Drowning the pain: Intimate partner violence, and drinking to cope prospectively predict problem drinking


The present study examined the longitudinal association among drinking problems, drinking to cope, and degree of intimate partner violence (IPV). Two competing models were tested; the first model posited that drinking to cope leads to greater drinking problems and this subsequently leads to more violence in the relationship (an intoxication-violence model). The second model speculated that violence in the relationship leads to drinking to cope, which in turn leads to greater drinking problems (a self-medication model). Eight hundred and eighteen undergraduate students at a large north-western university participated in the study over a two year period, completing assessments of IPV, alcohol related problems and drinking to cope at five time points over a two year period as part of a larger social norms intervention study. Analyses examined two competing models; Analyses indicated there was support for the self-mediation model, whereby people who have experienced violence have more drinking problems later, and this association is temporally mediated by drinking to cope.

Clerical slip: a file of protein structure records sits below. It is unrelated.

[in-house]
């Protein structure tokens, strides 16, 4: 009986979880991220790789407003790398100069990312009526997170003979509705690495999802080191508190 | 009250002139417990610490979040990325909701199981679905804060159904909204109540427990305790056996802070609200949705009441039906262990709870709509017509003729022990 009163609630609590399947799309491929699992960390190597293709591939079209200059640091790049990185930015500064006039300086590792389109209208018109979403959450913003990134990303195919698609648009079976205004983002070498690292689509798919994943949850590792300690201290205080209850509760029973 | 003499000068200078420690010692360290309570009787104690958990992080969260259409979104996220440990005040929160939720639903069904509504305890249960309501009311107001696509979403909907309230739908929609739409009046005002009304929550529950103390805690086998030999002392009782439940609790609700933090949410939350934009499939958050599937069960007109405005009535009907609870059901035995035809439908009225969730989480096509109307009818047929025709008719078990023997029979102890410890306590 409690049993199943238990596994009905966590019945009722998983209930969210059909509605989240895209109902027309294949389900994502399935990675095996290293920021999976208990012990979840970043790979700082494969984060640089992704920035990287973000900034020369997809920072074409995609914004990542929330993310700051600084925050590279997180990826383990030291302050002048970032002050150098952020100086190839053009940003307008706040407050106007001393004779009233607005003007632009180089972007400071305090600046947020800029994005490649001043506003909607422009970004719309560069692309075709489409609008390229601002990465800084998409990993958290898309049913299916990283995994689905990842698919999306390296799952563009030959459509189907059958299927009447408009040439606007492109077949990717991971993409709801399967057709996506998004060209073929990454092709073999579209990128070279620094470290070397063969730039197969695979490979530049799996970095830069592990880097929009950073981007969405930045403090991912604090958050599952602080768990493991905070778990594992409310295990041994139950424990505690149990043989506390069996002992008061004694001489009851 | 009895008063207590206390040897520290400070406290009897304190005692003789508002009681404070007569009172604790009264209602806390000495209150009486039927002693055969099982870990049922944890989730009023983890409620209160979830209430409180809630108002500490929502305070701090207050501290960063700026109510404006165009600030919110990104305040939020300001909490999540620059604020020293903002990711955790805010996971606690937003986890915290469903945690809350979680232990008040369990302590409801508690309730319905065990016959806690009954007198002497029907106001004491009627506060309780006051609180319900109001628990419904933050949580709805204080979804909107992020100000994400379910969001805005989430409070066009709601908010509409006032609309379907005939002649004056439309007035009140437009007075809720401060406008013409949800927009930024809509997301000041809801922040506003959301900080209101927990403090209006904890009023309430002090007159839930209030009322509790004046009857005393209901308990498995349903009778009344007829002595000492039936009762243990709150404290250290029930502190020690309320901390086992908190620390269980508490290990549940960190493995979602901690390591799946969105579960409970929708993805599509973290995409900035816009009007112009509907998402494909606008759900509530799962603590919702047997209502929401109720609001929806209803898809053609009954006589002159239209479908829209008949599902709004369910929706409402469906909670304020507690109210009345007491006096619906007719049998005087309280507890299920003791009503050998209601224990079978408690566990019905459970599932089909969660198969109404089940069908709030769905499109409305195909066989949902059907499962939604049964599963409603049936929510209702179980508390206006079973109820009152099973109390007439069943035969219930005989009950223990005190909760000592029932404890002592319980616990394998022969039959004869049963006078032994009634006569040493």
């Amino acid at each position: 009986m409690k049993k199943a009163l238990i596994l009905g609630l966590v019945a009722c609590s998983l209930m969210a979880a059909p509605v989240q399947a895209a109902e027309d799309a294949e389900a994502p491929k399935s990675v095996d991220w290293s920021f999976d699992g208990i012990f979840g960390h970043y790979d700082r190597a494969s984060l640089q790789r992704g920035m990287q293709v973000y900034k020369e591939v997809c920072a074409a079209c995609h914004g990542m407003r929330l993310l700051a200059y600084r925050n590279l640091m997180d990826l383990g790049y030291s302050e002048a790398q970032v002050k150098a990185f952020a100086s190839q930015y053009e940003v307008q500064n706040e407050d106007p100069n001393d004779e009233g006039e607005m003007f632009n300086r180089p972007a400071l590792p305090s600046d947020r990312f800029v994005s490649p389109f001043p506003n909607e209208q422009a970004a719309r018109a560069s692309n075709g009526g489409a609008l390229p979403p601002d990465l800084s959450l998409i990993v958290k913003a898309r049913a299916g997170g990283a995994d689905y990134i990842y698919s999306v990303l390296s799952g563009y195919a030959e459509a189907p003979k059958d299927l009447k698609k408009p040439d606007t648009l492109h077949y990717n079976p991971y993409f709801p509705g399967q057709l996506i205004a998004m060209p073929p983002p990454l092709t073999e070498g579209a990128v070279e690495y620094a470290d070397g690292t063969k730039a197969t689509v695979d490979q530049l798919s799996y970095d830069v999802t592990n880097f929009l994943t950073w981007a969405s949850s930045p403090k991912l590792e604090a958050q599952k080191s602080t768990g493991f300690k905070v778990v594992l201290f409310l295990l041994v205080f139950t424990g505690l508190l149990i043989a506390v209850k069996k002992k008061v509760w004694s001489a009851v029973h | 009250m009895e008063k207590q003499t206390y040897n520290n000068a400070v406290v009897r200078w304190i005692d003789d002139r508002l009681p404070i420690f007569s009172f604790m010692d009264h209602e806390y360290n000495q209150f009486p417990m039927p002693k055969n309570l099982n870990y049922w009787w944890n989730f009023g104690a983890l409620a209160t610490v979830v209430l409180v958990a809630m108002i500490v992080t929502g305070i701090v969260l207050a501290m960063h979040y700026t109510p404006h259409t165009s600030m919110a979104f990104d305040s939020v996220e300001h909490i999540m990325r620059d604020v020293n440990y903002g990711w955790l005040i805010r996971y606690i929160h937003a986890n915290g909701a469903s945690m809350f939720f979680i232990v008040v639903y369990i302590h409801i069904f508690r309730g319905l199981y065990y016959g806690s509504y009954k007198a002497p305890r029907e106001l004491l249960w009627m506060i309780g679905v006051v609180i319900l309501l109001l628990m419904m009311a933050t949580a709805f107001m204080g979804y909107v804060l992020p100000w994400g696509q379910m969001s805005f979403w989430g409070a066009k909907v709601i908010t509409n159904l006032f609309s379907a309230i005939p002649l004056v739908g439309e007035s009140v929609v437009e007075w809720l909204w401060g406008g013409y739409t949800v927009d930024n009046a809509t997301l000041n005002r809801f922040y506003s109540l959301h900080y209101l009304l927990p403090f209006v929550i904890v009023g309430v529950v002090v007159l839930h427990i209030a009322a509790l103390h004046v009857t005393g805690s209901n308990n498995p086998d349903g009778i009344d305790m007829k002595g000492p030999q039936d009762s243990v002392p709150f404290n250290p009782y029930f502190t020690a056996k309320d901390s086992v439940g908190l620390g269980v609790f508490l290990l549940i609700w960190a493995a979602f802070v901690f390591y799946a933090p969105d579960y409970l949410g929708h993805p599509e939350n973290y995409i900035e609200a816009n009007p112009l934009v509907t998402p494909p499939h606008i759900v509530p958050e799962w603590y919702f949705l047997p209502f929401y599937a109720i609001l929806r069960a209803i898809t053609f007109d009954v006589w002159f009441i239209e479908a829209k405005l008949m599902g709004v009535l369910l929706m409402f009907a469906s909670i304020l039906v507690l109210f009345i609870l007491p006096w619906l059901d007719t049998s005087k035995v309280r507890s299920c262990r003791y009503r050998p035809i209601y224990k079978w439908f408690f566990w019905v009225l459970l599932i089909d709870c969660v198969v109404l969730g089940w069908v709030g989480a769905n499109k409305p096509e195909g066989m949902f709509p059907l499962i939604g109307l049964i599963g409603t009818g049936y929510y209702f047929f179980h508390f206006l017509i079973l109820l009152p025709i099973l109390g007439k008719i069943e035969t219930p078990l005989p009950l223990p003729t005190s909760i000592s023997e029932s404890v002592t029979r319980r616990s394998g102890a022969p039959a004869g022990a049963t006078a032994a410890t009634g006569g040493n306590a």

Alcohol-related problems, Drinking problems, Drinking to cope, Intimate partner violence, Longitudinal mediation


Copyright 2015 Addictive Behaviors. This is a post-print version of a published paper that is available at: https://www.sciencedirect.com/science/article/pii/S0306460314003384. Recommended citation: Øverup, Camilla S., Angelo M. DiBello, Julie A. Brunson, Linda K. Acitelli, and Clayton Neighbors. "Drowning the Pain: Intimate Partner Violence and Drinking to Cope Prospectively Predict Problem Drinking." Addictive Behaviors 41 (2015): 152-161. doi: 10.1016/j.addbeh.2014.10.006. This item has been deposited in accordance with publisher copyright and licensing terms and with the author’s permission.